• Fri
  • Dec 26, 2014
  • Updated: 4:38pm

Lai See

PUBLISHED : Tuesday, 22 March, 2011, 12:00am
UPDATED : Tuesday, 22 March, 2011, 12:00am
 

California to enforce anti-slavery act on big firms

As of next year, big companies trading with California will be required to report on what they are doing to eradicate slavery in their supply chains.

In September last year, the California Transparency in Supply Chain Act was signed into law and comes into effect at the beginning of next year. Retail and manufacturing companies with revenues of more than US$100 million annually trading with California will have to reveal whether they evaluate and address human trafficking risks in product supply chains. According to socially responsible investment group, Christian Brothers Investment Services, the new law will affect 3,200 companies worldwide.

There is a seminar in Hong Kong on Friday at the Hankow Centre conducted by Rachelle Jackson, the director of research and development at STR Responsible Sourcing.

According to the United Nations, most forced labour is found in Asia, in industries such as prostitution, manufacturing and food processing.

Companies that handle those fancy electronic gizmos that we all love so much had better look out. For example, the working conditions of migrant labour in electronics factories in Penang that produce some of these gizmos are grim, to say the least, according to the Berlin-based group WEED.

Taipans mark historic flight

It was a taipan twosome last week as aviation buff and entrepreneur Sir Michael Kadoorie hosted a lunch for Cathay Pacific Airways chairman Christopher Pratt and members of the Aerospace Forum Asia to celebrate 100 years of flight in Hong Kong.

The event, held in the Peninsula hotel's aviation-themed China Clipper lounge, was to commemorate the first powered flight in Hong Kong on March 18, 1911, at Sha Tin by Belgian aviation pioneer, Charles Van den Born.

The Cathay taipan handed over a suitably inscribed plaque to mark Hong Kong's aviation achievement and both taipans (above) toasted the occasion.

A peek into BA's first class

Readers have asked how to enter the British Airways competition for a return first-class trip to London with three nights at the Langham. Go to http://winba75.com. You have to say in less that 20 words who you would most like to sit next to in BA's first class and why.

Readers have sent in a few suggestions. One writes: 'The last governor of Hong Kong Chris Patten, to ask him if he has been invited to the royal wedding.' Another, more darkly, suggests: 'Richard Branson - the best setting to get an understanding of how British Airways tried to railroad Virgin Airlines,' adding: 'I don't think that will win.'

Too right. We're open to more suggestions.

Whisky myths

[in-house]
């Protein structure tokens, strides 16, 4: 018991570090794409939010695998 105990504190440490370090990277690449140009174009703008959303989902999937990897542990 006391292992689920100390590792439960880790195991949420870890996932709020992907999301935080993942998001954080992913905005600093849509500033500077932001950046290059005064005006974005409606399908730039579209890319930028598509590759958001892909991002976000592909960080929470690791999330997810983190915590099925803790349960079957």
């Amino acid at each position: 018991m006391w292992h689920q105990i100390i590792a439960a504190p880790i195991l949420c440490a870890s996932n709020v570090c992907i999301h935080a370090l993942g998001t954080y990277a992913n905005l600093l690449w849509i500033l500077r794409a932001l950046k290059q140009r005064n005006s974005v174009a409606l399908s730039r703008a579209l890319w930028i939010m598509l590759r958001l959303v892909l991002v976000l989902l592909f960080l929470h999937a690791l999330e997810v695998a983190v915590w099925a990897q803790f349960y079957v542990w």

Our item on whisky tasting has prompted one reader to state that we were incorrect to suggest that by adding water to our whisky we were diluting the impact of the alcohol.

There are those that maintain that if you doubled the volume by adding water to a measure of whisky, you would need to have two of these to have the same impact as drinking the same measure of undiluted whisky.

We consulted the president of the Hong Kong Medical Authority, who assures us that this is not the case. Diluting the whisky does not reduce the amount of alcohol consumed although it may cause slightly less irritation to various organs in the body in its diluted form. He said that diluting whisky could indeed help the alcohol into the bloodstream faster.

We got the impression he wasn't a fan since he added that diluting the whisky 'did no less harm'.

To drink red wine is glorious

China has reacted to concerns over the widening wealth gap by banning outdoor advertising that promote hedonistic or high-end lifestyles.

The Beijing Administration for Industry and Commerce said businesses had until April 15 to rectify such advertisements along with any that excessively promote 'foreign' things, AFP reports.

Newly forbidden words include 'supreme', 'royal', 'luxury', or 'high class', all of which are frequently used in the promotion of houses, vehicles and wines. These words apparently create a politically unhealthy climate, the department said.

Is the thinking here that by not showing luxury goods on billboards that people will be lulled into thinking there is no wealth gap. It smacks eerily of George Orwell's 1984 and 'newspeak'. Should the Chinese instead describe luxury goods as 'doubleplus good'. Or perhaps paraphrase Deng Xiaoping: 'To drink red wine is glorious'.

Either way, it's hardly a positive step forward.

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